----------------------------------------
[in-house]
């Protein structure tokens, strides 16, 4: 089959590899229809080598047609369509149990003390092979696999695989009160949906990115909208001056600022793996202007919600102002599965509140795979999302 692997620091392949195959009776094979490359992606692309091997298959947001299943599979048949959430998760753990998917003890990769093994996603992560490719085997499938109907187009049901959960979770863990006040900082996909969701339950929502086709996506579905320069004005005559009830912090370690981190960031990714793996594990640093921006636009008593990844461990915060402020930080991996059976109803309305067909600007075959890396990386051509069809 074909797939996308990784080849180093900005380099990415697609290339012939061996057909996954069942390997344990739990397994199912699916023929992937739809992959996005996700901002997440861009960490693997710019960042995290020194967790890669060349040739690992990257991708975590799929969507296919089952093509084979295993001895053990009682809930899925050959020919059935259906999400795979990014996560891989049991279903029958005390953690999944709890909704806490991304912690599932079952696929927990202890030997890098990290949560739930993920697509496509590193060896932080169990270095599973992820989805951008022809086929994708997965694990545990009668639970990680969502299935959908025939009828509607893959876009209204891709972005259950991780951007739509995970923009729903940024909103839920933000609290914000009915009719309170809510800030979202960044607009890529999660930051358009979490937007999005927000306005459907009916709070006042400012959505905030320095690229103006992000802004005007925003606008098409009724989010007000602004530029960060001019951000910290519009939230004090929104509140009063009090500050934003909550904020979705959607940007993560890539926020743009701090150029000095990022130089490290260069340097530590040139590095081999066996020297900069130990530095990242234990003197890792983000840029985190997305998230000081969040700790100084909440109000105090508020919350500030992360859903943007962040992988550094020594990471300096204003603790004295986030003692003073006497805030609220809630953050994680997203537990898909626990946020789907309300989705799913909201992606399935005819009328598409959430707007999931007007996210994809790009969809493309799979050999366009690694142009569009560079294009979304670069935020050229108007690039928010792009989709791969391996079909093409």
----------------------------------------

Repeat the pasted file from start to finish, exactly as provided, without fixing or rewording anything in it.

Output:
[in-house]
């Protein structure tokens, strides 16, 4: 089959590899229809080598047609369509149990003390092979696999695989009160949906990115909208001056600022793996202007919600102002599965509140795979999302 692997620091392949195959009776094979490359992606692309091997298959947001299943599979048949959430998760753990998917003890990769093994996603992560490719085997499938109907187009049901959960979770863990006040900082996909969701339950929502086709996506579905320069004005005559009830912090370690981190960031990714793996594990640093921006636009008593990844461990915060402020930080991996059976109803309305067909600007075959890396990386051509069809 074909797939996308990784080849180093900005380099990415697609290339012939061996057909996954069942390997344990739990397994199912699916023929992937739809992959996005996700901002997440861009960490693997710019960042995290020194967790890669060349040739690992990257991708975590799929969507296919089952093509084979295993001895053990009682809930899925050959020919059935259906999400795979990014996560891989049991279903029958005390953690999944709890909704806490991304912690599932079952696929927990202890030997890098990290949560739930993920697509496509590193060896932080169990270095599973992820989805951008022809086929994708997965694990545990009668639970990680969502299935959908025939009828509607893959876009209204891709972005259950991780951007739509995970923009729903940024909103839920933000609290914000009915009719309170809510800030979202960044607009890529999660930051358009979490937007999005927000306005459907009916709070006042400012959505905030320095690229103006992000802004005007925003606008098409009724989010007000602004530029960060001019951000910290519009939230004090929104509140009063009090500050934003909550904020979705959607940007993560890539926020743009701090150029000095990022130089490290260069340097530590040139590095081999066996020297900069130990530095990242234990003197890792983000840029985190997305998230000081969040700790100084909440109000105090508020919350500030992360859903943007962040992988550094020594990471300096204003603790004295986030003692003073006497805030609220809630953050994680997203537990898909626990946020789907309300989705799913909201992606399935005819009328598409959430707007999931007007996210994809790009969809493309799979050999366009690694142009569009560079294009979304670069935020050229108007690039928010792009989709791969391996079909093409």